The birth anniversary of Sher-e-Kashmir shall be observed in the coming days. Much has been written and said about him. People will continue to write about him in future as well. Some will condemn him while others may glorify him. He was the one who saw a role for non-Muslims in the freedom struggle and to ensure their participation, he converted the Muslim Conference into National Conference. The “Tragic Hero” who intended to bring non-Muslims into the freedom movement but in the process, lost his trusted friends, some of whom were instrumental in introducing him to the public.
The process of rechristening Muslim Conference (MC) started in 1933. The annual session of the organization was held at Mirpur (now in Pakistan-administered Kashmir) on September 15-17. Several resolutions were passed on the concluding day of the session. One of the resolutions sought participation of non-Muslims in the freedom struggle. The resolution was, by and large, welcomed by the members. However, some members described it a conspiracy against Muslim unity. The resolution also evoked reaction from Dr Sir Muhammad Iqbal. The great poet in his letter (dated October 12, 1933) urged Sheikh Muhammad Abdullah to ensure unity of Muslims without fail. Sher-e-Kashmir, however, says that Allama Iqbal persuaded him to go for the conversion.
The conversion process was formally launched during the sixth annual session of the MC held on March 25-27, 1938 at Jammu. In his presidential address, Sheikh Abdullah stressed the need for `responsible government’. Several resolutions were passed. It was decided to change the name of the organization to ensure participation of non-Muslims in the struggle.
On June 24, 1938 a special meeting of the working committee of MC was held at Srinagar. Most of the members severely opposed creation of National Conference (NC). Moulvi Abdullah Vakil accused Sheikh Abdullah of a sell-out. Editor of Pasbaan, Syed Meraj-ud-Din Ahmad said: “The oath taken by Sheikh Abdullah, Dr Peshan, Ram Nath Shastri, Jia Lal Kilam and Kashap Bandhu to break the MC has been fulfilled.”
Chowdhary Ghulam Abbas severely criticized the move. He said: “NC will become a mistress of Indian National Congress.” Sheikh Abdullah listened patiently but rejected the apprehensions of the members as unfounded. Finally Abbas consented to the conversion on the following conditions: NC shall have no truck with the Congress; the inclusion of non-Muslims should not harm the identity of the Muslims; Hindus and Muslims cannot unite. However, they can work together to achieve political goals; we hope Sheikh Abdullah shall not take any step to harm the interests of Muslims.
Sheikh Abdullah readily agreed to these conditions. Soon, he and other leaders were arrested in connection with ‘responsible government’ agitation. In February the leaders were released and by the end of May the stage was all set for the `infamous conversion’.
On June 11 NC was suggested as the new name of the organization.
Contrary to his expectations, the newly formed National Conference (NC), however, evoked lukewarm response from the non-Muslims. Attempts to revive the Muslim Conference (MC) started immediately.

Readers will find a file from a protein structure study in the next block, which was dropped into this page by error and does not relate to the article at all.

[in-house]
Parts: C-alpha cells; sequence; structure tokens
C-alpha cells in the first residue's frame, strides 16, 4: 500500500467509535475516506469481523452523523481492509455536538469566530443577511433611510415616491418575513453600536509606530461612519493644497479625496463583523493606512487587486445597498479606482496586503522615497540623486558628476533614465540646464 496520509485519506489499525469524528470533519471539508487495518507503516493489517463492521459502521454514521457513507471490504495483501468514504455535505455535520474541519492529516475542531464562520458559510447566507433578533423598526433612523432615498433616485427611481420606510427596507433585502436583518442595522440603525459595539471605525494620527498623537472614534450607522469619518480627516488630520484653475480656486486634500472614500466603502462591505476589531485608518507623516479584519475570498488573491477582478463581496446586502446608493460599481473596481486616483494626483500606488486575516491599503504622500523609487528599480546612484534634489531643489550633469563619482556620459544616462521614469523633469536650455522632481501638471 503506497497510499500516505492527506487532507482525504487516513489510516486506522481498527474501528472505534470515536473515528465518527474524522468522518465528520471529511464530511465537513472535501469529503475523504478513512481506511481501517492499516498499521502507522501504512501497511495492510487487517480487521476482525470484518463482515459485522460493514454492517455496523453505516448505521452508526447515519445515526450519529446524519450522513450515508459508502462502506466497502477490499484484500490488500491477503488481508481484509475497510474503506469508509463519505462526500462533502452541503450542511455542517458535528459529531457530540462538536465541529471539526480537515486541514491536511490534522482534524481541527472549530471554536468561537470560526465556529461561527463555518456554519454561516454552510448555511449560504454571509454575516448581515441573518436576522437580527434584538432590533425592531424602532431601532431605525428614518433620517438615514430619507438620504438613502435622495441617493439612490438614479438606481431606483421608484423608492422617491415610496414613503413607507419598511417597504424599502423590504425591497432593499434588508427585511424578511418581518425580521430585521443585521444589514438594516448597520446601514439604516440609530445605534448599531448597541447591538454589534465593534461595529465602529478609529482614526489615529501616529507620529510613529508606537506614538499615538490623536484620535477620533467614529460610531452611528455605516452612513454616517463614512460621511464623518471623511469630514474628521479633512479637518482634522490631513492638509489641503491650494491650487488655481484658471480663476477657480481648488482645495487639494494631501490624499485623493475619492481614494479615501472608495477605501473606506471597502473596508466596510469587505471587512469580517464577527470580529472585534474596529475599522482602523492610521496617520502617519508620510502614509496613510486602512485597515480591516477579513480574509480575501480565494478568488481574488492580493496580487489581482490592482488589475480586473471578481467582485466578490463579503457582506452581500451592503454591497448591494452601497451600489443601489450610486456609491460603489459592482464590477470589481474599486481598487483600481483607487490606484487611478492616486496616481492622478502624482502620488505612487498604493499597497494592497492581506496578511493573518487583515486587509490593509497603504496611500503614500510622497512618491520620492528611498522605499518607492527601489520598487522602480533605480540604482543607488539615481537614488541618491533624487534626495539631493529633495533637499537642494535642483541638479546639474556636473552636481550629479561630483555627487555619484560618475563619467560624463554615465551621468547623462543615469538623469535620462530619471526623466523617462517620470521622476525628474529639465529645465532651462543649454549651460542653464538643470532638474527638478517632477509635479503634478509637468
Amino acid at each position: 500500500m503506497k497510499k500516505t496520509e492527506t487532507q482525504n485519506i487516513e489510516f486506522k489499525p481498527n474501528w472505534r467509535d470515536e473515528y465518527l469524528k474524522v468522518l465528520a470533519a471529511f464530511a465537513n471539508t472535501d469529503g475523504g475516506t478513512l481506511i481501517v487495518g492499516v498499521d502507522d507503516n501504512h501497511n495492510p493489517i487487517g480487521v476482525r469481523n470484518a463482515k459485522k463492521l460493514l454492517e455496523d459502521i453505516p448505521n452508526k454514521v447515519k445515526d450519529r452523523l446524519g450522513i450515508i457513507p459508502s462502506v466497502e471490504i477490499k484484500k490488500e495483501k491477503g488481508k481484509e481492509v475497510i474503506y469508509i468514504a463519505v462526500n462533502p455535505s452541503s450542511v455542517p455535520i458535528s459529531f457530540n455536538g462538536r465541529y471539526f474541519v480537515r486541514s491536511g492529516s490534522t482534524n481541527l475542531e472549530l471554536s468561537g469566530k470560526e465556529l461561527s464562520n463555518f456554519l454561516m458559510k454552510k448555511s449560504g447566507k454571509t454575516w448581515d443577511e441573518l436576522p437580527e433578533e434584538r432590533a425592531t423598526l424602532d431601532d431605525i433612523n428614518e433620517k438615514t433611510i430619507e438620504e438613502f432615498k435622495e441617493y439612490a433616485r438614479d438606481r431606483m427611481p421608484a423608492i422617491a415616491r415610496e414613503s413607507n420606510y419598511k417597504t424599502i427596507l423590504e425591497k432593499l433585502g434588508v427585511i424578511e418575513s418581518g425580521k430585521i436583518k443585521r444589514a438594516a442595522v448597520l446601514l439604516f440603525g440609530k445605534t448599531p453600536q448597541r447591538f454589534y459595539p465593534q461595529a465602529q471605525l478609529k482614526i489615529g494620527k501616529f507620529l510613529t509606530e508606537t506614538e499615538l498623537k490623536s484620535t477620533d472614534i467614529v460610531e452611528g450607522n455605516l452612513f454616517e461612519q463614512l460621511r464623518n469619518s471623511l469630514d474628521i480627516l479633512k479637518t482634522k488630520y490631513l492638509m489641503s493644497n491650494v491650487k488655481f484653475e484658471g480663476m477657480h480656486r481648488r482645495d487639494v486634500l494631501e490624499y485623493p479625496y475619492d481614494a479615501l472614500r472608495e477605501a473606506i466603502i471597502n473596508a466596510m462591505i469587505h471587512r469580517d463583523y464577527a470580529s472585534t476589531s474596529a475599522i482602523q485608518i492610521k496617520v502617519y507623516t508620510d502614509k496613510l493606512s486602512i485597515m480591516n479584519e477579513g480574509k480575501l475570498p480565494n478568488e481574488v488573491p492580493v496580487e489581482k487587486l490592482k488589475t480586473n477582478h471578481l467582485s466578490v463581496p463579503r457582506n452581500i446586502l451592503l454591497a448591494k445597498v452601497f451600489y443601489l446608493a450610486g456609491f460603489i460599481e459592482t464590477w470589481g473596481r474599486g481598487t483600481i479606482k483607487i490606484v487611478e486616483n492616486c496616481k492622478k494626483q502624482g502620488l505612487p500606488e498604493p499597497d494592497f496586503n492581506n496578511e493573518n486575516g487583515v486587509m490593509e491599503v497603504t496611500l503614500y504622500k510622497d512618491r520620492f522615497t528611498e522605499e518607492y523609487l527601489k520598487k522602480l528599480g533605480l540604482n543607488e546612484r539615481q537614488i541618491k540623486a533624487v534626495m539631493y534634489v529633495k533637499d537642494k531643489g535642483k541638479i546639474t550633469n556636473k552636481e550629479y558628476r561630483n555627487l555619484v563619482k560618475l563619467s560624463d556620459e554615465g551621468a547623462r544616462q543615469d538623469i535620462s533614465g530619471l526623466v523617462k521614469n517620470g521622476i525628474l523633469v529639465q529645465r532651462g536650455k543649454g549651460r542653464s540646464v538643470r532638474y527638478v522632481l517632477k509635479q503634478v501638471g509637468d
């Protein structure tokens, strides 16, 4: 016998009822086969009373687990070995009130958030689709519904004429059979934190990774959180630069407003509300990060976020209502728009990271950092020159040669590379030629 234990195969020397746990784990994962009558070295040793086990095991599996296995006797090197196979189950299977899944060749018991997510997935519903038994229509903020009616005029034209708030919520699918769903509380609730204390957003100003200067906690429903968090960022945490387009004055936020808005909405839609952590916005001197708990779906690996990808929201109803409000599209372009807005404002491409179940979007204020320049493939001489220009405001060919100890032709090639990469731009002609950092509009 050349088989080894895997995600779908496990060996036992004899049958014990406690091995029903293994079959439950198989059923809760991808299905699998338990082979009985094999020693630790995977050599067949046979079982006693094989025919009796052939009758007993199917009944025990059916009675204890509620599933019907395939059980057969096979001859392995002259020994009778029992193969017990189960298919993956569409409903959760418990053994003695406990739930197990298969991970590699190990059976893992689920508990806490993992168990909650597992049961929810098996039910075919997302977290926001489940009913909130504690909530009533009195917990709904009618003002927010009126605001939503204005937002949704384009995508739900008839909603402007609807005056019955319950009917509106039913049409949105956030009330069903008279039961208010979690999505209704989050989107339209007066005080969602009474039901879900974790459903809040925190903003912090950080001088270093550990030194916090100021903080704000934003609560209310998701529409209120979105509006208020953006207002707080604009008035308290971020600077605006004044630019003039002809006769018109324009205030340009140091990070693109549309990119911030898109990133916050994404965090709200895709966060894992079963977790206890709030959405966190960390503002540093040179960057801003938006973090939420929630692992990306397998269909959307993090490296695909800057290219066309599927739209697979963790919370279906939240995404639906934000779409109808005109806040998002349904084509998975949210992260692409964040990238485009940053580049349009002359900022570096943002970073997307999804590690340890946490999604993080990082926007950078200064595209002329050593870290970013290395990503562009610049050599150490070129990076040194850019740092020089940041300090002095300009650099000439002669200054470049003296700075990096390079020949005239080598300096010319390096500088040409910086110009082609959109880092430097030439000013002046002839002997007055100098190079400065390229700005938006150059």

The idea was discussed in detail by senior NC workers including Ghulam Muhammad Bakshi. Munshi Naseer-ud-Din (Editor Albarq) discussed it with Sheikh as well. It is believed that Sheikh agreed in principle with the members. He is believed to have told Munshi Naseer: “You go ahead. I will work as an ordinary member of the MC. I will not accept leadership of a communal organization.” One such meeting was held in the lawns of erstwhile Teachers’ Training School at Magarmal Bagh.
As the time passed the non-Muslims in the NC started giving sleepless nights to Sheikh Abdullah. He had to shave off his beard. Soon after his `trusted friend’ Kashap Bandhu wrote an editorial in Martand and criticized Sheikh Abdullah for taking out Millad processions. A frightened Sheikh succumbed. In 1943 Sheikh decided not to take out the procession. This gave the newly formed MC a chance to prove its mettle. A Millad procession sponsored by MC evoked overwhelming response.
Raghunath Vaishnavi who was the general secretary of National Congress, an organization that later merged into NC also deserted him. In 1953 he joined the Political Conference, an organization that stood for total merger of Jammu Kashmir with Pakistan.
Another friend, Prem Nath Bazaz also parted ways. He jointly owned the daily Hamdard with Sheikh Abdullah. The partnership was broken and Bazaz became his `worst enemy’. On June 10, 1947, Bazaz wrote an editorial in Hamdard. It read: “The Hindus do not like NC. However, some Hindus have joined it not because they love it but for the hatred it has exhibited against Muslims of India. The inclusion of a handful of Hindus in NC does not make it a representative of the minorities. The Hindus and Sikhs praise NC in public because they believe that it is working against the interests of Muslims…”
In 1975 when Sheikh Abdullah signed the infamous Indra-Abdullah accord, his `friend’ Kashap Bandhu refused to join his government. The only non-Muslim who remained with him was Budh Singh.
The irony is that the present day pandits hold him responsible for the `miserable plight’ they are in. Some of them have publicly accused him of persecuting Kashmiri pandits. Sher-e-Kashmir must be taking painful turns in his grave.
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